By Mick Hayden
The barn owl pair that chose to use the nest box on the Rachel Kohl farm had a banner year. In year’s past when other owls utilized that same box, five was the most raised in a year, with numbers ranging from three to five. This year, when I first checked the box after I was certain there was a nesting pair, I was surprised and pleased to see seven small, white eggs. Although my hopes were high, I knew the odds were against that much success.
Aside from one check to see at what stage the hatching was, the nest was not bothered again until it was time to band the young, which had to be done before they could fly. The band placed on each birds’ leg is simply an identifier that gives biologists a brief tracking history if the bird is found dead. The number on that band goes into a national database. The causes of deaths could be anything from predation, to accidents, to natural causes. Did the bird stay in the area of its birth or did it wander far away? The condition of the remains also allows for a rough estimate of its age.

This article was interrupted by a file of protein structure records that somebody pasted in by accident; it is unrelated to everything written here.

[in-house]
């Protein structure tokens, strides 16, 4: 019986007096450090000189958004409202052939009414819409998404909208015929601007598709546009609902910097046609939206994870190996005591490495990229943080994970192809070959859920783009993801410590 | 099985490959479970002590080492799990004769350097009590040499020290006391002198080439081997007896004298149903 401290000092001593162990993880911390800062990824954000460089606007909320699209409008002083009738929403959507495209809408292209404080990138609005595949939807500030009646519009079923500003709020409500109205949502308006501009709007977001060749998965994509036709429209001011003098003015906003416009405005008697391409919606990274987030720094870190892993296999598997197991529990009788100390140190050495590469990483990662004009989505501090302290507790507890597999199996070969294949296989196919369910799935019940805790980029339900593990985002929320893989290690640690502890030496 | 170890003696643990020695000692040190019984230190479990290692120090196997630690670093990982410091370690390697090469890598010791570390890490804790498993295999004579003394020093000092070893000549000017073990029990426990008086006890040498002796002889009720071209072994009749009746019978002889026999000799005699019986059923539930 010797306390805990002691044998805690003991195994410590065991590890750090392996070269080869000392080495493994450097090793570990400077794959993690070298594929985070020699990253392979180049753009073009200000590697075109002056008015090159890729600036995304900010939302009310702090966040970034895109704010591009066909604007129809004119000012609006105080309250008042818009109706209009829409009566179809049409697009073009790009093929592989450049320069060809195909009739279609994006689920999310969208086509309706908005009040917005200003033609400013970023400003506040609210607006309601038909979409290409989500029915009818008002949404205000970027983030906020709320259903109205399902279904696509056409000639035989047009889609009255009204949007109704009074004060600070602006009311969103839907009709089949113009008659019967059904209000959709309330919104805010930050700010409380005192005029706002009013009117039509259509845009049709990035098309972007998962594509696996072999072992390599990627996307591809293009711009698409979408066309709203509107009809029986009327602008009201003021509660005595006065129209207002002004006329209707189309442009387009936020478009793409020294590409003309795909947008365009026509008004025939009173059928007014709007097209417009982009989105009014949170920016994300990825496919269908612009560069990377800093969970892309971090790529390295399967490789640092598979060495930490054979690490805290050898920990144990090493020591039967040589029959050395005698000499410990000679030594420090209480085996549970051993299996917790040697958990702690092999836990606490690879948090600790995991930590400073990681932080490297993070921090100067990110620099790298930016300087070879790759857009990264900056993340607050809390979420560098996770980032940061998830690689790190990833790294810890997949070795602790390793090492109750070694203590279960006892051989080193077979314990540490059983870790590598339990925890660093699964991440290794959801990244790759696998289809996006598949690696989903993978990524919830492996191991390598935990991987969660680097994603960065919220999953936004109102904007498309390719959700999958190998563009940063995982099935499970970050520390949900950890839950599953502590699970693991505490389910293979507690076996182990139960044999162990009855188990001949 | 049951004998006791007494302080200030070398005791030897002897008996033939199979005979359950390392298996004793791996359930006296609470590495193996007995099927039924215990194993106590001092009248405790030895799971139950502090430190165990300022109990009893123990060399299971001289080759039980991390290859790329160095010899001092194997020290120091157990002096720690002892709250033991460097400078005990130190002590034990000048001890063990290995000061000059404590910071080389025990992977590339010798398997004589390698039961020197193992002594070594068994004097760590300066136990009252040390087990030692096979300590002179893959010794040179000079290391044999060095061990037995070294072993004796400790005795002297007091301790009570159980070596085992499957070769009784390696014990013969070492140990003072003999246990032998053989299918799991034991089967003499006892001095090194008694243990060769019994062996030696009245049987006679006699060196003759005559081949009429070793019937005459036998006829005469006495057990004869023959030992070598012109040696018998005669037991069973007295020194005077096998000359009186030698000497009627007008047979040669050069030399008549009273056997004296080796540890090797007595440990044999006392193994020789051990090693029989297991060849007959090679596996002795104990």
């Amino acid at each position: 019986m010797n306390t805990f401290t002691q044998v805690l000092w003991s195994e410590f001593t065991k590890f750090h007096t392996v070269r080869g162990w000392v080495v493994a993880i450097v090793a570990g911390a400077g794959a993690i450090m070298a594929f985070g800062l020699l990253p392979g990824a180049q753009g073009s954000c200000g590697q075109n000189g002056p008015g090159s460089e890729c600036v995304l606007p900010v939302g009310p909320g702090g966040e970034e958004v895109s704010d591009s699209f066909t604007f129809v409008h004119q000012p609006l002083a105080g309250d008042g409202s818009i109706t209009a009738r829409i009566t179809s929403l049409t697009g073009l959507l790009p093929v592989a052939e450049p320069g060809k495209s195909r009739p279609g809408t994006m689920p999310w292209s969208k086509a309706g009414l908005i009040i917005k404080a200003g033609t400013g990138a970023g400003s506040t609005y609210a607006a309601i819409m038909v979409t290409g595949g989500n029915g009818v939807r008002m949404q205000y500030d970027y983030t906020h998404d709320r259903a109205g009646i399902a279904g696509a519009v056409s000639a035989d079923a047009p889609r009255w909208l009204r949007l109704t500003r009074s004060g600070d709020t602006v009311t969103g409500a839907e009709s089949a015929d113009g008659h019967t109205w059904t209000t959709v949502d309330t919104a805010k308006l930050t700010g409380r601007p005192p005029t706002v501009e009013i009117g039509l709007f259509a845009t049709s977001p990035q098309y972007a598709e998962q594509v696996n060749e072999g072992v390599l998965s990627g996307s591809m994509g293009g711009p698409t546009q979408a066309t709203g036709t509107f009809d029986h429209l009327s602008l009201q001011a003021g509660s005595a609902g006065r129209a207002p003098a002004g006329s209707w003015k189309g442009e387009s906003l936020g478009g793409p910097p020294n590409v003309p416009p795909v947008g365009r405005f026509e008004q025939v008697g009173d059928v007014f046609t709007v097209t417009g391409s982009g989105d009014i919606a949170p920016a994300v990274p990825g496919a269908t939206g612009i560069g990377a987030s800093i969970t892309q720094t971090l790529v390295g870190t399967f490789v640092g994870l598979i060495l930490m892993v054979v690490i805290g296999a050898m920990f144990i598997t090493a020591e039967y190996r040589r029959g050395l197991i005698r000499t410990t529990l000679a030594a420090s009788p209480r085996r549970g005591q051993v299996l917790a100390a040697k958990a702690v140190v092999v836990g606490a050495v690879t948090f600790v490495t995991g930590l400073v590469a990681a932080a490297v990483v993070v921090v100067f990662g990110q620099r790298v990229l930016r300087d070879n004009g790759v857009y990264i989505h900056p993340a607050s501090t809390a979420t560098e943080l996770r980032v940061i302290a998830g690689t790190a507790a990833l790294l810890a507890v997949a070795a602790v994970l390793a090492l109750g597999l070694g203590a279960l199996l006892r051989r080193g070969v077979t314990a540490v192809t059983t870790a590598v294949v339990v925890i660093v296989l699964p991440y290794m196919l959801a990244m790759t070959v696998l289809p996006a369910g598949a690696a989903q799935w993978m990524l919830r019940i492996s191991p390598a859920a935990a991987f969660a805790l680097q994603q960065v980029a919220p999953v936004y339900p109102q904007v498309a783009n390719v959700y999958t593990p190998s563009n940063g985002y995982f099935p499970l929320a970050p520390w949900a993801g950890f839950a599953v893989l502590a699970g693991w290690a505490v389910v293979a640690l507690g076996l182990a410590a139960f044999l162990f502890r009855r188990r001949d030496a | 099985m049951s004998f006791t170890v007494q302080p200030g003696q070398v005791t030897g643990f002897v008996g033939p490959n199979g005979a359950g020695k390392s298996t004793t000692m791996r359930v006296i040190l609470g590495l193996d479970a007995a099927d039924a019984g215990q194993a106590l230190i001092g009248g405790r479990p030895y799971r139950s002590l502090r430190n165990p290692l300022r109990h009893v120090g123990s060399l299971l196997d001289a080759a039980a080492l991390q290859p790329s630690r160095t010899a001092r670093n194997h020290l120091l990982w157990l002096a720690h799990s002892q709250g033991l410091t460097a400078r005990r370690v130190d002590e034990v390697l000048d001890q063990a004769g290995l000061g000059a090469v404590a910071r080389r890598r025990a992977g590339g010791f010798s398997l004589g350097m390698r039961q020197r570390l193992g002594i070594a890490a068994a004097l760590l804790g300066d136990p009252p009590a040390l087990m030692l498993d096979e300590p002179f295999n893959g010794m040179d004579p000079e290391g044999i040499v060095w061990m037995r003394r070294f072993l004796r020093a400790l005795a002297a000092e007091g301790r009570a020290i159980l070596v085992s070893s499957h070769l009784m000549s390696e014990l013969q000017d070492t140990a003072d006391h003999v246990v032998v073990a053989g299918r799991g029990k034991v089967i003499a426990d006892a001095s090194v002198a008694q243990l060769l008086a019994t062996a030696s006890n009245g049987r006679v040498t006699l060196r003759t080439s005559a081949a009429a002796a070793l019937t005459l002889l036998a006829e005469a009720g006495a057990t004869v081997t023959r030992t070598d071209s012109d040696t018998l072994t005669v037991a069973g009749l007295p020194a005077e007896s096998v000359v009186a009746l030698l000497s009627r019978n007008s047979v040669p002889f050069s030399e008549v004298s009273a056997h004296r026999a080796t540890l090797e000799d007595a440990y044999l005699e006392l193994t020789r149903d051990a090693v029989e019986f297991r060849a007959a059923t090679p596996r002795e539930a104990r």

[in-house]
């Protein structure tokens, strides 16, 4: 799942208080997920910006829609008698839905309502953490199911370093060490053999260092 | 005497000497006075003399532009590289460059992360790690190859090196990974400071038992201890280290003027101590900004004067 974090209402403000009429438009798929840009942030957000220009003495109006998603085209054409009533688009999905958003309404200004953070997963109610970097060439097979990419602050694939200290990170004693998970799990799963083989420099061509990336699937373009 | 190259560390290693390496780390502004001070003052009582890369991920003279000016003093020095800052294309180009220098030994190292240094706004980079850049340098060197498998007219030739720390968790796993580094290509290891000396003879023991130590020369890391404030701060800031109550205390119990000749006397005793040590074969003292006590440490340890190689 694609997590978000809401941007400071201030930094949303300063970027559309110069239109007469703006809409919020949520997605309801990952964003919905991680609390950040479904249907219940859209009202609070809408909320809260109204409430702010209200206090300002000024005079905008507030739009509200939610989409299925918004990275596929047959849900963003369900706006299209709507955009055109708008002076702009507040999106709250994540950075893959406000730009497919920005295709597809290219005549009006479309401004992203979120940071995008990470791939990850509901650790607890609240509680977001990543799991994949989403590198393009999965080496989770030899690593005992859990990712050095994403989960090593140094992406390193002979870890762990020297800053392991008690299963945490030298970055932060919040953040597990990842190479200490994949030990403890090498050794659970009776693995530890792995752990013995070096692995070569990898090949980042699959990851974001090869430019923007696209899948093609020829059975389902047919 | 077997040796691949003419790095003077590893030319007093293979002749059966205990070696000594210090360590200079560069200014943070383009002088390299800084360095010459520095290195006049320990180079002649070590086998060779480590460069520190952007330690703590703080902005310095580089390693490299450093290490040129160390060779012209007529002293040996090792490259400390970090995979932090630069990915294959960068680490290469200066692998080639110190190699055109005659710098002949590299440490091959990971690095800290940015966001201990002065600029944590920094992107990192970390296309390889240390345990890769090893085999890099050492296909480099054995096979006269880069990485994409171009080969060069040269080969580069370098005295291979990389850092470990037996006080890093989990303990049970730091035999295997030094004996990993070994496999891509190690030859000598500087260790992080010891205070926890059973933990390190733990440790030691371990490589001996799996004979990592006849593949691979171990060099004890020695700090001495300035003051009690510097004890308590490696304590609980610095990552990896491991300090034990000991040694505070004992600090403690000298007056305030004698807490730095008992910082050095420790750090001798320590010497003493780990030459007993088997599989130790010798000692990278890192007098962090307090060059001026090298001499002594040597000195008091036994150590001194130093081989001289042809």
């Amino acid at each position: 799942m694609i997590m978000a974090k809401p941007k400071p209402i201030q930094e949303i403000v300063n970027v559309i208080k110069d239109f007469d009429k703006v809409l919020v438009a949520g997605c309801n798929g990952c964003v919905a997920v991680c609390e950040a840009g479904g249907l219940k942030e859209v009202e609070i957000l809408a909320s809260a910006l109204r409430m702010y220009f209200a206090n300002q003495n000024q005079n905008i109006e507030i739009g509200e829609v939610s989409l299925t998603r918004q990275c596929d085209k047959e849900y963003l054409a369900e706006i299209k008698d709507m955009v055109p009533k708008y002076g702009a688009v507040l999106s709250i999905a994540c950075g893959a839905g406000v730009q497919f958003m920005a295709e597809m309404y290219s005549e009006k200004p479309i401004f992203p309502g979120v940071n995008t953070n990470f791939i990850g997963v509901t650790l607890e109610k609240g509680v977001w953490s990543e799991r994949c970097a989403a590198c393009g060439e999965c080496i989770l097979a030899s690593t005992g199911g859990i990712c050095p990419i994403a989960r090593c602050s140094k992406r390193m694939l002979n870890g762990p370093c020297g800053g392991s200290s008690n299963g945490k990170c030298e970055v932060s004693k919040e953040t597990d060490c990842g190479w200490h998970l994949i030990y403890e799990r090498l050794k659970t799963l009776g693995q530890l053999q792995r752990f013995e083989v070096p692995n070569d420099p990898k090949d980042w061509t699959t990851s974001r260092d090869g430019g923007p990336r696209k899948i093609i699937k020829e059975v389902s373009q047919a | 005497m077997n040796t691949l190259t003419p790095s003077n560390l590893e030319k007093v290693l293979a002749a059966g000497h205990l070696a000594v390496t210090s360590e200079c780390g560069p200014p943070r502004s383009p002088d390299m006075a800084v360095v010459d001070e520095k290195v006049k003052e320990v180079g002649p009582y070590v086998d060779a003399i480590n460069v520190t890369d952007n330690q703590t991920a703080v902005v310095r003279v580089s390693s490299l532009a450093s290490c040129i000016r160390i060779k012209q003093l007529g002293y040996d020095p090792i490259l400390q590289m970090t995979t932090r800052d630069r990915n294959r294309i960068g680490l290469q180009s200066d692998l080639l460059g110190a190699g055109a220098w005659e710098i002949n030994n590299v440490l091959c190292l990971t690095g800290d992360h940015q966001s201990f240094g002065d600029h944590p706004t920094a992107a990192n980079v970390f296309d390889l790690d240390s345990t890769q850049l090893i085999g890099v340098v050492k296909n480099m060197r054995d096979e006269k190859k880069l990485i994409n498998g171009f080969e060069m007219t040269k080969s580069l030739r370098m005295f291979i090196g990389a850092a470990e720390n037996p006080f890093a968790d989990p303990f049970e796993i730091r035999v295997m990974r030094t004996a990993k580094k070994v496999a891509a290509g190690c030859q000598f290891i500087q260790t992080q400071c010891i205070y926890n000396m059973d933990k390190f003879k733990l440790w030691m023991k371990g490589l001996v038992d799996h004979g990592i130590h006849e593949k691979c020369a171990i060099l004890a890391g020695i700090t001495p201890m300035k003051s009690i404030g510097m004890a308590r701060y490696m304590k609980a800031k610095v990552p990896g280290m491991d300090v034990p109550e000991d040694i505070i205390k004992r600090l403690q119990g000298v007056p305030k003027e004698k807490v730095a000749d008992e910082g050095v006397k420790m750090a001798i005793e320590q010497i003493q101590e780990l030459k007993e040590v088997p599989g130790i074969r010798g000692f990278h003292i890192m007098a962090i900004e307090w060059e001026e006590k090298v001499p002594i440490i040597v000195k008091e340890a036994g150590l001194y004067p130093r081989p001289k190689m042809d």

After about a month, the young were gathered for banding, and we were elated to find all seven had hatched and seemed to be healthy and prospering. I have no idea how many mice and voles it must take to feed seven young and two adults through the nesting season, but apparently those parents were very accomplished hunters.
After banding, I don’t approach the box again until all the birds have left the nest in autumn and it’s time to clean out the box and put in fresh nesting material. This is the moment of truth—if any of the young have died post-banding, there are evident remains of such, either in the box or in the shed. I’m happy to say I found no such evidence and I congratulate those two adult owls on their hardiness and dedication. I look forward to the next nesting cycle and hope for as much success as this year.